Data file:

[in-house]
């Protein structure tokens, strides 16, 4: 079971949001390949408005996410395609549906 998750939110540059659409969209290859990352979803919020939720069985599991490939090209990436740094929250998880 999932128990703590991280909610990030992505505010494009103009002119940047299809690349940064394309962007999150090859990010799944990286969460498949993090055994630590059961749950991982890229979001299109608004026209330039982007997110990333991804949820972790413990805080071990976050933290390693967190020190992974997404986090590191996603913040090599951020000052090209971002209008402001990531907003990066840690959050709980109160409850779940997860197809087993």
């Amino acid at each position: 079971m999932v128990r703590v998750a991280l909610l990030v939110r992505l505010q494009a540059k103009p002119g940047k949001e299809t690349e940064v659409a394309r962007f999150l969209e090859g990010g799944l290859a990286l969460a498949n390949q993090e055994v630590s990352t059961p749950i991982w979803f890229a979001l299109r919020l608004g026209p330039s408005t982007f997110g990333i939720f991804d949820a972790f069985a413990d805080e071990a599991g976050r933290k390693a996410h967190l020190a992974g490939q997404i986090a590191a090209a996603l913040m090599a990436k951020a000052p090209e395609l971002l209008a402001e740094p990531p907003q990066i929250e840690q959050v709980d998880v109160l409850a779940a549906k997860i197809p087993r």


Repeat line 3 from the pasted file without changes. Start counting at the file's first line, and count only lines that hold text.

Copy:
């Amino acid at each position: 079971m999932v128990r703590v998750a991280l909610l990030v939110r992505l505010q494009a540059k103009p002119g940047k949001e299809t690349e940064v659409a394309r962007f999150l969209e090859g990010g799944l290859a990286l969460a498949n390949q993090e055994v630590s990352t059961p749950i991982w979803f890229a979001l299109r919020l608004g026209p330039s408005t982007f997110g990333i939720f991804d949820a972790f069985a413990d805080e071990a599991g976050r933290k390693a996410h967190l020190a992974g490939q997404i986090a590191a090209a996603l913040m090599a990436k951020a000052p090209e395609l971002l209008a402001e740094p990531p907003q990066i929250e840690q959050v709980d998880v109160l409850a779940a549906k997860i197809p087993r």